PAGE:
We have had geese almost from the beginning of our great farming adventure, and even named our place in Illinois “Rolling Goose Farm.” These awesome birds have been on my mind recently, and I wanted to say a word or two about them — especially for those who might be thinking ahead to the coming growing season. Assuming this crazy deep freeze we’ve been in literally all year ever thaws.
Every small farm ought to have some chickens. They’re the easiest birds to raise, and provide both eggs and meat. And you can put them in a tractor pen to till/fertilize garden beds before planting and after harvest.
After chickens, though, I’d recommend geese. They’re on my mind because we cooked one up the weekend before last, for some dinner guests, and I’m still thinking about how good it was. I’d gone out and butchered a young gander on Saturday, and then we roasted it fresh on Sunday. It weighed about ten pounds, dressed out, and even (barely) fit into the largest cast iron dutch oven. It was the perfect size to provide an all-you-can-eat meal for two average sized families (four adults and six kids), with enough left over to make a big pot of soup for a couple of dinners during the week. When you serve a goose up like this, it’s almost guaranteed to make a memorable impression for a guest — for the simple reason that most Americans have never experienced it. And certainly not a fresh, young, domestic goose (as opposed to an old Canada goose that’s flown back and forth to South America five times and is as tough as shoe leather).
Geese may sound exotic to Americans, as they originally did to us, but they’re very simple to prepare. I smear a light layer of olive oil all over it, then sprinkle the whole bird with salt, pepper, garlic, and basil. In then goes into a roasting pan or dutch oven, and I toss in a chopped onion. Put a little water in the bottom of the pan, and it’s ready to go in the oven (covered) at 350F. If it’s a large roasting pan, I’ll wait about an hour and then add diced potatoes all around the bird, stirring in the wonderful rich “goose grease” that’s melted so far. If the goose is in a smaller roasting pan or dutch oven, I begin the potatoes in our Crock Pot much earlier, with some olive oil and basic seasonings. Once a nice amount of fat has melted off the goose, I pour it into the Crock Pot and mix thoroughly with the potatoes. (I baste the goose with the remaining grease.)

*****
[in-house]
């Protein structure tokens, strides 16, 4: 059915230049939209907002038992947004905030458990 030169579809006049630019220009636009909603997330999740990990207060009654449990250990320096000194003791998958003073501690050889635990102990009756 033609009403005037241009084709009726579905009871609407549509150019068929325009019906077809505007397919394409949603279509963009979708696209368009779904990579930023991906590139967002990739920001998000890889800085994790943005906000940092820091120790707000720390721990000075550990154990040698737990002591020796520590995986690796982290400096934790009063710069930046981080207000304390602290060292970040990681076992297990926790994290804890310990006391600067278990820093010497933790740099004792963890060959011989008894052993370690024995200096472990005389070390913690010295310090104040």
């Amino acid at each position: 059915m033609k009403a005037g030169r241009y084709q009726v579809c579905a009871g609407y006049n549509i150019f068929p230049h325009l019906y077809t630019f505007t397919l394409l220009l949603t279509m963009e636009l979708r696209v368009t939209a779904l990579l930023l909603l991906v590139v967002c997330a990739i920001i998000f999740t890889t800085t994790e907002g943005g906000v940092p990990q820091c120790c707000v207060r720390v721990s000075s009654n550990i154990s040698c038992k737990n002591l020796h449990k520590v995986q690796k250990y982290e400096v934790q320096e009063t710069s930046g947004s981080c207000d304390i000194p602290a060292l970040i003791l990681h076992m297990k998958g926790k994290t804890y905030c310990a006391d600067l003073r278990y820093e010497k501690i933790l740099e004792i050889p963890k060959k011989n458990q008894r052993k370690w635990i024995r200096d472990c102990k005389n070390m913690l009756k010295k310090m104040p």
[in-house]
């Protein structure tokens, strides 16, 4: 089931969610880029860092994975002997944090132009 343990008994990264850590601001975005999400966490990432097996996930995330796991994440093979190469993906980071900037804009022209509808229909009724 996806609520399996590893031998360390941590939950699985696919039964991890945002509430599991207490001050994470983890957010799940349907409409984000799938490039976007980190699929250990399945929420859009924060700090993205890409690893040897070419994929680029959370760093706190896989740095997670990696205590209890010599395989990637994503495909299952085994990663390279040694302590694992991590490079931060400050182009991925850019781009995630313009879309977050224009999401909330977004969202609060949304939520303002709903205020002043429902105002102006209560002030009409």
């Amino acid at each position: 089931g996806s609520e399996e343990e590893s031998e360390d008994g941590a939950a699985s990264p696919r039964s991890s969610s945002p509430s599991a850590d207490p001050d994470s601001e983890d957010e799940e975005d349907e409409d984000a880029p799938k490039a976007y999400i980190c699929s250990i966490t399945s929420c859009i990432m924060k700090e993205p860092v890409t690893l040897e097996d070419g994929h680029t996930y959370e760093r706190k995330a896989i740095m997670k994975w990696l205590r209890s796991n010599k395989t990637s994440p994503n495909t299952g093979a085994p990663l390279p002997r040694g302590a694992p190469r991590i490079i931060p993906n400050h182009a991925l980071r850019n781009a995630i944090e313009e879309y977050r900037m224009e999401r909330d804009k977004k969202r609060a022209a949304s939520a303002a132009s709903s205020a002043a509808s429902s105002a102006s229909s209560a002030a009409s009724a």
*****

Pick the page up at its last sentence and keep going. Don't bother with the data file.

Unless you’ve experienced it, it’s difficult to describe just how delicious this melted goose fat is. It can even be saved and used as a bread spread, or in any number of other ways. When I’m putting the soup on at the end of the night, I make sure I scrape every drop out of the roasting pan and into the soup pot with a spatula. The richness it adds to the soup will kick your eyes wide open the first time you try it.
And the birds are neither difficult nor expensive to raise. Yes, goslings cost quite a bit to buy. Ten bucks each from our local feed store, but they can be had for less if you shop around. Cackle Hatchery, for example, offers sixteen White Embden goslings for $117, which works out to $7.35 before shipping. It’s the same price for Gray Toulouse goslings, which is the other meat breed we recommend.
That appears to be quite a bit more than a broad breasted turkey poult, which yields much more meat than a goose. But once the birds are out of the brooder, the advantage tips the other direction. The turkey has been bred to require lots of high protein supplemental feed. The goose, by contrast, will do quite well on nothing but grass (we do let them have some supplemental grain, especially after the grass dies, to fatten them up a little). And while the turkeys are stupid and need plenty of supervision, geese are highly self-reliant. The gaggle can even fight off predators up to the size of foxes and small dogs. Geese can be left out in a pasture for long periods of time, and will be happy as long as they have grass, shade, and water. Our mature geese adopt the young goslings within minutes of release from the brooder, and quickly incorporate them into the flock. They’re also very cold hardy; we’ve never had one freeze to death, even when the temp in their outbuilding has plunged below zero.